So the big news of Cisco’s upgraded Catalyst 6500 should not have been that big a surprise, but it sure felt like a letdown. Last year, we got Cisco announcing they were blazing tracks into a brand new area for them – the tablet! – and this year, all we get it a refresh to a 12-year-old product. So can the humble tech press, myself included, be forgiven for highlighting “new” features like “IPv4 and IPv6 support” support, even those Catalyst 6500 has supported that for years? I hope so, because it’s an important and impressive product with an interesting strategy (“most” of the new features and capabilities being offered do not even require a full upgrade). And more importantly, it highlights Cisco’s new-found strategy: Retreat to move forward. Continued »
CSC Solutions Architect John Howell walks viewers through CSC’s UCaaS offering, which allows IT departments to quickly get up and running with the latest in collaboration technology without heavy infrastructure upgrades.
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CSC Solutions Architect John Howell walks viewers through CSC’s mobile videoconferencing tools, which allow users to quickly and securely share desktops, fire up a video chat and more regardless of where they are or what device they are using.
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Cisco CTO Padmasree Warrior addressed a reporter’s question about reported coming layoffs of approximately 14% of the networking giant’s workforce. She stated that while Cisco does not address speculation, but stated that the next earnings call would address reductions more fully.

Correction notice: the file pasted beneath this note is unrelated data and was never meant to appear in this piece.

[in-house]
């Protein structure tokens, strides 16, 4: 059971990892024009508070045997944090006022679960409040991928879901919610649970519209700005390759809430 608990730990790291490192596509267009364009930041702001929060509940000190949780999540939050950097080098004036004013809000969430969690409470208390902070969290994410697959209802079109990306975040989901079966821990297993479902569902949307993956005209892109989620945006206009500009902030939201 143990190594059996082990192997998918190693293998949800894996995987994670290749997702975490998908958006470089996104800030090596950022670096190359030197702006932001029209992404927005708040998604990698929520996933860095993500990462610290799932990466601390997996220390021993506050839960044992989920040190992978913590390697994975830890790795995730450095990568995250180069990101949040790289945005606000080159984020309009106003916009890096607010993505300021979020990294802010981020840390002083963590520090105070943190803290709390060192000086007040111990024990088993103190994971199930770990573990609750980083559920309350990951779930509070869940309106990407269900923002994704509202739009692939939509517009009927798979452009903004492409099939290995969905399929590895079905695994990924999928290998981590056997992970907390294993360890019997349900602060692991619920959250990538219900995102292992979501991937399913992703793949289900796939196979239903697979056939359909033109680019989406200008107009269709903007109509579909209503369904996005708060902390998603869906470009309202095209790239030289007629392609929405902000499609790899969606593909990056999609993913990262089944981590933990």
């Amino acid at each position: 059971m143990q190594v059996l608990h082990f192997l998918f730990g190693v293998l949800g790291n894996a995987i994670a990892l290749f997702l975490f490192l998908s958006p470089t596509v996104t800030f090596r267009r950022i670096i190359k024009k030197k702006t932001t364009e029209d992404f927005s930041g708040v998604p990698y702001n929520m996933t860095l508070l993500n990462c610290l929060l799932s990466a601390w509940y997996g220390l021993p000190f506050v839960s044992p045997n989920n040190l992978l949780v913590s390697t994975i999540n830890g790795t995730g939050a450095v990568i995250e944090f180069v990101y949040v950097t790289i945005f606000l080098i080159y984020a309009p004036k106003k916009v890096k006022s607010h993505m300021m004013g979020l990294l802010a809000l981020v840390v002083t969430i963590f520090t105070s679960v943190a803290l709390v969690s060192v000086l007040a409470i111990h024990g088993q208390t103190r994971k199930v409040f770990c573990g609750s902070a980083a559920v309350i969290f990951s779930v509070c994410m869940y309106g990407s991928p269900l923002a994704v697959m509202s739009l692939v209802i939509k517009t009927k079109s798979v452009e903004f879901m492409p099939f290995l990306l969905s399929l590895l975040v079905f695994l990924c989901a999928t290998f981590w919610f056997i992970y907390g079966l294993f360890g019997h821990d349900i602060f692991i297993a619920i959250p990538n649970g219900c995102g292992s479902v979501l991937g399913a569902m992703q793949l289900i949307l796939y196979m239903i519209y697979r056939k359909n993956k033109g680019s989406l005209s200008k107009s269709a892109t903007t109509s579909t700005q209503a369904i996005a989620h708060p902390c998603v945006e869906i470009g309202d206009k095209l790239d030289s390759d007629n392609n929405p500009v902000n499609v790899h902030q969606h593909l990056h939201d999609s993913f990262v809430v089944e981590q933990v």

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Michael Morisy is the editorial director for ITKnowledgeExchange. He can be followed on Twitter or you can reach him at Michael@ITKnowledgeExchange.com. Check out our complete Cisco Live! Coverage guidefor more breaking news.
Cisco’s juiced up Catalyst 6500 was supposed to be the cornerstone of Cisco Live! 2011 comeback kickoff. Instead, the return-to-roots messaging has been dampened by news of more rounds of coming layoffs, first reported at 5,000, according to one analyst, and then later doubled to 10,000 according to two sources Bloomberg interviewed.
The reductions were not completely unexpected, given the renewed focus on Cisco core businesses, but they are deep: About 14 percent of Cisco’s total workforce. Cisco has not confirmed the reports, but a spokesperson told Bloomberg it “will provide additional detail on the cost reductions” on its next quarterly earnings call.
Michael Morisy is the editorial director for ITKnowledgeExchange. He can be followed on Twitter or you can reach him at Michael@ITKnowledgeExchange.com. Check out our complete Cisco Live! Coverage guide for more breaking news.
The press briefing for Cisco’s latest edition of the Catalyst 6500 is just about to start, but Cisco already dropped some more details after yesterday’s maddeningly vague leak. From the release:
“With more than 500 patents, the Catalyst 6500 scales the network infrastructure scales the network infrastructure with next-generation innovations like IPv6 support, virtualization, 40G-readiness, Netflow, security, and mobility all with operational continuity. The new Catalyst 6500 builds on Cisco’s switching heritage in four key areas: Continued »
I’ve always assumed Cisco’s TelePresence, its pricey, life-like videoconferencing tool, was something of a loss leader for the company, a way to tout the benefits of video, which helps sell its core networking products. That made running into Thomas Wyatt, vice president of Cisco TelePresence Infrastructure, a bit awkward. It was more awkward when he helped break down the numbers:
- TelePresence was a $1.7 billion dollar business for Cisco in 2010 Fiscal Year.
- It’s seeing about 30 percent growth year-over-year, which Wyatt said he expects to continue.
- Bank of America, the largest single TelePresence buyer, has deployed about 700 systems.
- Cisco has deployed about 1,000.
I had just been told that the Chinese market currently makes up just 3 percent of Cisco’s total sales, and so I couldn’t resist running the math: With “over” $40 billion in sales total in Fiscal Year 2010, Cisco’s TelePresence business makes up 4.25 percent of the company’s sales, or a fair chunk of change more than China. Wyatt said he’d never thought of it that way but seemed fairly pleased with the news nonetheless.